Doug Turnbull, Hot/Not (Tuesdays): In one way, the system is healthy: it makes the cream of the Hendrick and Roush organizations run better, and it gives their satellite teams at least a fighting chance (much more in SHR’s case) at contention. But long-term, the sport’s facing a serious, life-threatening disease: even big, well-funded teams like Joe Gibbs Racing, Richard Childress Racing, Penske Racing and Michael Waltrip Racing will fall behind these gargantuan mega-consortiums.
Mike Lovecchio, Frontstretch Race Blog: The only people benefiting from the satellite systems led by Hendrick and Roush are those teams directly involved in the partnerships. This is an ever-growing epidemic that NASCAR must address, and adjust in the very near future. A potential Chase in 2010 with 10 of the 12 teams affiliated with Hendrick and Roush would affect the sport as negatively as any of the problems we’ve mentioned from previous years. The upper and middle classes in NASCAR are quickly evolving, but Roush and Hendrick are close to making up the entire upper class – this can’t happen.
Toni Montgomery, Marcos Ambrose Driver Diary (Fridays): This rule was skirted before it even went into effect thanks to all the satellite teams. It’s interesting that honestly, teams had several years to figure out how to work the gray area on this one. I’m not sure that it’s healthy, but it’s the reality and it’s made even more so thanks to fading economic support. Really, it if wasn’t for the mega-teams, we might not have full fields.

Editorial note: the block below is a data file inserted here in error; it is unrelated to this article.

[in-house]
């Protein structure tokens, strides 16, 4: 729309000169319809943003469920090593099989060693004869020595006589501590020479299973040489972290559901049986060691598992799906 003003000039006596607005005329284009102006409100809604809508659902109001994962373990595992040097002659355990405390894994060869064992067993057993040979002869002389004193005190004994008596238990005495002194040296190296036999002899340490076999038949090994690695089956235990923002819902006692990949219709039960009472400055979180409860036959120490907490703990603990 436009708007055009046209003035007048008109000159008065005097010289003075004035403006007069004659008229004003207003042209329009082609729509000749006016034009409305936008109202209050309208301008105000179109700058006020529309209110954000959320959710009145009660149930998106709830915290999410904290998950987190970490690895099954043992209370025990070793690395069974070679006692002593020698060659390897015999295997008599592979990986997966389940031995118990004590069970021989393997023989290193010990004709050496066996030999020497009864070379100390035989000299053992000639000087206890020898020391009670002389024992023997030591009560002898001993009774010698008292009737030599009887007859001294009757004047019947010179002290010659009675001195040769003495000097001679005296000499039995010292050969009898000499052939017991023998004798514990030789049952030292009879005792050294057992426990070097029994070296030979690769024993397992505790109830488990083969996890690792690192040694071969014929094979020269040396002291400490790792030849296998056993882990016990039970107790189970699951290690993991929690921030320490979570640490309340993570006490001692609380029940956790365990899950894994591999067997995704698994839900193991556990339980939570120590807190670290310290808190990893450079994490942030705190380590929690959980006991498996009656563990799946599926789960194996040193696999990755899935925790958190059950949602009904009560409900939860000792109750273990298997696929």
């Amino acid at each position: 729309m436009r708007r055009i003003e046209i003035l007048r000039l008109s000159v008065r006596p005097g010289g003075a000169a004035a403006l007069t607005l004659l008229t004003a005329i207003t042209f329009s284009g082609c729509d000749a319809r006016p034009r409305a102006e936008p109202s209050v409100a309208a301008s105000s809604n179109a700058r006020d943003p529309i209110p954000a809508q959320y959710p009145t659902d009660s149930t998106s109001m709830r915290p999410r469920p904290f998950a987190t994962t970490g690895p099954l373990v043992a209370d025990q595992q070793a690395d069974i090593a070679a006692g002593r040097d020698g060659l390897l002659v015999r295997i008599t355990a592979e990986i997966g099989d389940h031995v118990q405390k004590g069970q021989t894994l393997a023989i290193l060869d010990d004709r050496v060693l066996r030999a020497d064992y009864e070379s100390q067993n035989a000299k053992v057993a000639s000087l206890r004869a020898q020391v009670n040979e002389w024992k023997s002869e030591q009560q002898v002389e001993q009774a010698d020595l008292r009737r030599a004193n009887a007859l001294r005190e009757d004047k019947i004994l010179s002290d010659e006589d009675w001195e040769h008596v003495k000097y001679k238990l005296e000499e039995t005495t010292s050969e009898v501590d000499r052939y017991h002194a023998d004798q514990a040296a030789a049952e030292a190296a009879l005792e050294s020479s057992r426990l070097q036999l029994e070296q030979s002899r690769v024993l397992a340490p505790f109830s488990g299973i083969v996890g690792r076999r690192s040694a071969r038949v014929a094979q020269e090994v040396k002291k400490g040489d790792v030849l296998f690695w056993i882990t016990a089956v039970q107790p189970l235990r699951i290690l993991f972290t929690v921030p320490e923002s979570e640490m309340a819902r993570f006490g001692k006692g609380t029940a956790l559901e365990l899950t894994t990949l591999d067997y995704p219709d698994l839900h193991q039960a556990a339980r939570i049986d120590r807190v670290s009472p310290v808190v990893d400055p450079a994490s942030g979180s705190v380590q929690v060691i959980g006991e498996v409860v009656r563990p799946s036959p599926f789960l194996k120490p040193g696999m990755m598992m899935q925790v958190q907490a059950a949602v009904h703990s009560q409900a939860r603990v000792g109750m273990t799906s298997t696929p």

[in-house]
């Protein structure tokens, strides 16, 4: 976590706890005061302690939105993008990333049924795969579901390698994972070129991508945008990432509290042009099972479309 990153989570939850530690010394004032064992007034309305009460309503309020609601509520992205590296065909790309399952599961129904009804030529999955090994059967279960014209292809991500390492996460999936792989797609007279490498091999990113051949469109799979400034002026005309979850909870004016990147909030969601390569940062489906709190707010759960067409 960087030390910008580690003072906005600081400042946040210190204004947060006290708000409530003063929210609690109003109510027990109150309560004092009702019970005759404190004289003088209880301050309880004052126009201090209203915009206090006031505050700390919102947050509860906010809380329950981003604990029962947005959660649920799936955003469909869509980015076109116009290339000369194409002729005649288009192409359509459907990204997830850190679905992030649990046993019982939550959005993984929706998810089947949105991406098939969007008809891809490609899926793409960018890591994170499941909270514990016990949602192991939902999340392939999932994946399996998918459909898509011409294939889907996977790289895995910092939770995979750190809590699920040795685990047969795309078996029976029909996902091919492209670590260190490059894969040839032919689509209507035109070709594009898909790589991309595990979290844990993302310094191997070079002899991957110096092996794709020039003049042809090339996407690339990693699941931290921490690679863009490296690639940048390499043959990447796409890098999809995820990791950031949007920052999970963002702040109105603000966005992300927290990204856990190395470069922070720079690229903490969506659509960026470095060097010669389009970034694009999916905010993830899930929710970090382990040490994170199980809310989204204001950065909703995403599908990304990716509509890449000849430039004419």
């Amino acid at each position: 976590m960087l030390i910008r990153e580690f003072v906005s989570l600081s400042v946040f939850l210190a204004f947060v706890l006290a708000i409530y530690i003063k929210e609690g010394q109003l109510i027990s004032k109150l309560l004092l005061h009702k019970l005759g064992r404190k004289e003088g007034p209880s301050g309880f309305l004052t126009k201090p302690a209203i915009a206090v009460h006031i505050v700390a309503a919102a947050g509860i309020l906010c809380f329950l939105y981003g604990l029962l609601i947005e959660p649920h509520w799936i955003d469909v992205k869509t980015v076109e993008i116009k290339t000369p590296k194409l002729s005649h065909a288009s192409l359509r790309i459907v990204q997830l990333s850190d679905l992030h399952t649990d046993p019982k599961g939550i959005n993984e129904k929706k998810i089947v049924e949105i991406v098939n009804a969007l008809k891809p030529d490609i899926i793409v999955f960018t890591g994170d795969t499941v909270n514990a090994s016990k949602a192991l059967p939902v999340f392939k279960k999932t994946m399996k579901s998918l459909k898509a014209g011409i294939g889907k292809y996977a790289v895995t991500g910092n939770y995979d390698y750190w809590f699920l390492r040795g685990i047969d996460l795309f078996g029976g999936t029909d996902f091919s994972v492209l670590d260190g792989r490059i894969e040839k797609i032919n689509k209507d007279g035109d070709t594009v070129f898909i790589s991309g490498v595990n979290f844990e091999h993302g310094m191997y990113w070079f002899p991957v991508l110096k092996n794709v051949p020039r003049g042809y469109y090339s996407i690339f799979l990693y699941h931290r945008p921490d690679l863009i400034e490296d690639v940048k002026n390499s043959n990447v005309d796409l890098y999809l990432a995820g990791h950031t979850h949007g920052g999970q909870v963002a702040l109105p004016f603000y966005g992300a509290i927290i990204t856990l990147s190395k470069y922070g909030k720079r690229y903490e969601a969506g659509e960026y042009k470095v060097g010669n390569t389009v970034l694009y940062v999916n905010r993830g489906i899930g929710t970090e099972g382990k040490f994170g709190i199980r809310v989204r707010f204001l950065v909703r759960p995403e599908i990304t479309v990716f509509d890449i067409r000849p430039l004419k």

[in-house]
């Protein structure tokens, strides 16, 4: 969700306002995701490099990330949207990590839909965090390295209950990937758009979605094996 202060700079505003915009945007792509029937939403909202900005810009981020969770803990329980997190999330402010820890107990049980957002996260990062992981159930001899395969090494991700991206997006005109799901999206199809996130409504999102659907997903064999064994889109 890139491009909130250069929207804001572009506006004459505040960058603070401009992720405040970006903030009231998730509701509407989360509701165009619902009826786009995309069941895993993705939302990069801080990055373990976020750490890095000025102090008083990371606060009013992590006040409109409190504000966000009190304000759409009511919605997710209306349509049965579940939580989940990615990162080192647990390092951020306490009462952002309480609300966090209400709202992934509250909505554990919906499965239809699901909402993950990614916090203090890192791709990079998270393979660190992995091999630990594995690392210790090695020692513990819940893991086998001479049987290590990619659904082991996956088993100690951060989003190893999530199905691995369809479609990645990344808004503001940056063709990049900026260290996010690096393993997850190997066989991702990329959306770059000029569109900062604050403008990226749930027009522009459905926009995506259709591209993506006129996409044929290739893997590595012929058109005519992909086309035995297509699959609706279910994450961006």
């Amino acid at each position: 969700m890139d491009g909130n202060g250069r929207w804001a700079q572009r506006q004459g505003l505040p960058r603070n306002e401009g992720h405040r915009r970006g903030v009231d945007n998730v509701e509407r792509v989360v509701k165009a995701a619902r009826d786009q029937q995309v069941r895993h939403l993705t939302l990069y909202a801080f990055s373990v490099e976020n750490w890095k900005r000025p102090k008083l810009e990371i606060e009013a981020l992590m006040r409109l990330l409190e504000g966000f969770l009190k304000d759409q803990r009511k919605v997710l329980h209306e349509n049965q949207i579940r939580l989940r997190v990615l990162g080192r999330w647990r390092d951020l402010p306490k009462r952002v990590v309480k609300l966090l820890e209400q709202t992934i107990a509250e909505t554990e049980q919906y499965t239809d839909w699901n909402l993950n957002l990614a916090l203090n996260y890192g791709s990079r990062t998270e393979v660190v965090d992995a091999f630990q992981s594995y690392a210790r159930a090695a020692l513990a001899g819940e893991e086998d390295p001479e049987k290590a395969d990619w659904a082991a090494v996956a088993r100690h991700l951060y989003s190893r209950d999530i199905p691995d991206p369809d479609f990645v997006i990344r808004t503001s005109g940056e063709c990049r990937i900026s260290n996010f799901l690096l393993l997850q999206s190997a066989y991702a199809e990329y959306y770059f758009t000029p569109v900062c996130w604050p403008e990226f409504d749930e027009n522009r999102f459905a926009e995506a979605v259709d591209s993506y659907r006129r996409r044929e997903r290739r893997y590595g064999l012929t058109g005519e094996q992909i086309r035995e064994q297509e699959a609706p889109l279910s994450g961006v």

Amy Henderson, Holding A Pretty Wheel (Fridays): As much as it pains me to say it, it might be time for the F-word in NASCAR – franchising. Even as the very thought makes people cringe, it might be the only way to bring any kind of financial parity to the sport. All the template, mechanical, and on-track rules will never help a backmarker contend – but by franchising, NASCAR could theoretically impose a spending cap of some sort. And at this point in the game, that might be the only way to bring the superteams back to Earth.
Mike Neff, Full Throttle (Wednesdays): If the rule book allowed teams more flexibility to make changes to the cars, it might be unhealthy to have two owners supplying almost half of the sport. However, since the new car design puts everyone inside a box and has very little room for modification, it really isn’t a bad thing and actually might be a good thing. You’ve got organizations that were not able to keep up in the past who are now going to be on an even playing field with the big guys.